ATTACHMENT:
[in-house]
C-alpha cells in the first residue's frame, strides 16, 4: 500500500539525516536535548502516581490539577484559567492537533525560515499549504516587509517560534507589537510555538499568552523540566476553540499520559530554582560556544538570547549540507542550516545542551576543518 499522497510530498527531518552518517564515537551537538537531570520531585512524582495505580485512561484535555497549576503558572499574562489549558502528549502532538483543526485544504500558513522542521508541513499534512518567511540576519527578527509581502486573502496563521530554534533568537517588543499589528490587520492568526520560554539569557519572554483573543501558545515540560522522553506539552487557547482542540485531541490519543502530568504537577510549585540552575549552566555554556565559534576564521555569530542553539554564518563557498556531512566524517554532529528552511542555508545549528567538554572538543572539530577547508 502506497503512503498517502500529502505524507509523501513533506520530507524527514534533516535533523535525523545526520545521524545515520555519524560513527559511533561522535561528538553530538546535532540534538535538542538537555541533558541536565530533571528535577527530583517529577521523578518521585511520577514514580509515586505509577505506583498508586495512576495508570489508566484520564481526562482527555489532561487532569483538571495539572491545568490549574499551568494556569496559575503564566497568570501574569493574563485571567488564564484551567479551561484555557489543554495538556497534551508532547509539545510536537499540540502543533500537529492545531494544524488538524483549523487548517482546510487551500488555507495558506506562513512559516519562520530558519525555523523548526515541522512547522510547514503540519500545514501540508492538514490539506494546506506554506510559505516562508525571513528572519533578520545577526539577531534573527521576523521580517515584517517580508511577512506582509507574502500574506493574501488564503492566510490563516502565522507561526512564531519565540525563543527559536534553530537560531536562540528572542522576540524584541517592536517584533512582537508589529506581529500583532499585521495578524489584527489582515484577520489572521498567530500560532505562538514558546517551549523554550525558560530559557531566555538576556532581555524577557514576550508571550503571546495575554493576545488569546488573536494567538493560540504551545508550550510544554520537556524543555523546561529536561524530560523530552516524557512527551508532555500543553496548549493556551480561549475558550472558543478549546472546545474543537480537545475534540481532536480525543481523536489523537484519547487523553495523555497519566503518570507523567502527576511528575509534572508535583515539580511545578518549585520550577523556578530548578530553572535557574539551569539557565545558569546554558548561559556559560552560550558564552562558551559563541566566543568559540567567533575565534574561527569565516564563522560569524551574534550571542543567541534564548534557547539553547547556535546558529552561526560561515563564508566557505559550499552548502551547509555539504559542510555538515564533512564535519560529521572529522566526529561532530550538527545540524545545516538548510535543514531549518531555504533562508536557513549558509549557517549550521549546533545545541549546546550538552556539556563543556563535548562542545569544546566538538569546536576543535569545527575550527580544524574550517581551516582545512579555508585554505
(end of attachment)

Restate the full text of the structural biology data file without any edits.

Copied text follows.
[in-house]
C-alpha cells in the first residue's frame, strides 16, 4: 500500500539525516536535548502516581490539577484559567492537533525560515499549504516587509517560534507589537510555538499568552523540566476553540499520559530554582560556544538570547549540507542550516545542551576543518 499522497510530498527531518552518517564515537551537538537531570520531585512524582495505580485512561484535555497549576503558572499574562489549558502528549502532538483543526485544504500558513522542521508541513499534512518567511540576519527578527509581502486573502496563521530554534533568537517588543499589528490587520492568526520560554539569557519572554483573543501558545515540560522522553506539552487557547482542540485531541490519543502530568504537577510549585540552575549552566555554556565559534576564521555569530542553539554564518563557498556531512566524517554532529528552511542555508545549528567538554572538543572539530577547508 502506497503512503498517502500529502505524507509523501513533506520530507524527514534533516535533523535525523545526520545521524545515520555519524560513527559511533561522535561528538553530538546535532540534538535538542538537555541533558541536565530533571528535577527530583517529577521523578518521585511520577514514580509515586505509577505506583498508586495512576495508570489508566484520564481526562482527555489532561487532569483538571495539572491545568490549574499551568494556569496559575503564566497568570501574569493574563485571567488564564484551567479551561484555557489543554495538556497534551508532547509539545510536537499540540502543533500537529492545531494544524488538524483549523487548517482546510487551500488555507495558506506562513512559516519562520530558519525555523523548526515541522512547522510547514503540519500545514501540508492538514490539506494546506506554506510559505516562508525571513528572519533578520545577526539577531534573527521576523521580517515584517517580508511577512506582509507574502500574506493574501488564503492566510490563516502565522507561526512564531519565540525563543527559536534553530537560531536562540528572542522576540524584541517592536517584533512582537508589529506581529500583532499585521495578524489584527489582515484577520489572521498567530500560532505562538514558546517551549523554550525558560530559557531566555538576556532581555524577557514576550508571550503571546495575554493576545488569546488573536494567538493560540504551545508550550510544554520537556524543555523546561529536561524530560523530552516524557512527551508532555500543553496548549493556551480561549475558550472558543478549546472546545474543537480537545475534540481532536480525543481523536489523537484519547487523553495523555497519566503518570507523567502527576511528575509534572508535583515539580511545578518549585520550577523556578530548578530553572535557574539551569539557565545558569546554558548561559556559560552560550558564552562558551559563541566566543568559540567567533575565534574561527569565516564563522560569524551574534550571542543567541534564548534557547539553547547556535546558529552561526560561515563564508566557505559550499552548502551547509555539504559542510555538515564533512564535519560529521572529522566526529561532530550538527545540524545545516538548510535543514531549518531555504533562508536557513549558509549557517549550521549546533545545541549546546550538552556539556563543556563535548562542545569544546566538538569546536576543535569545527575550527580544524574550517581551516582545512579555508585554505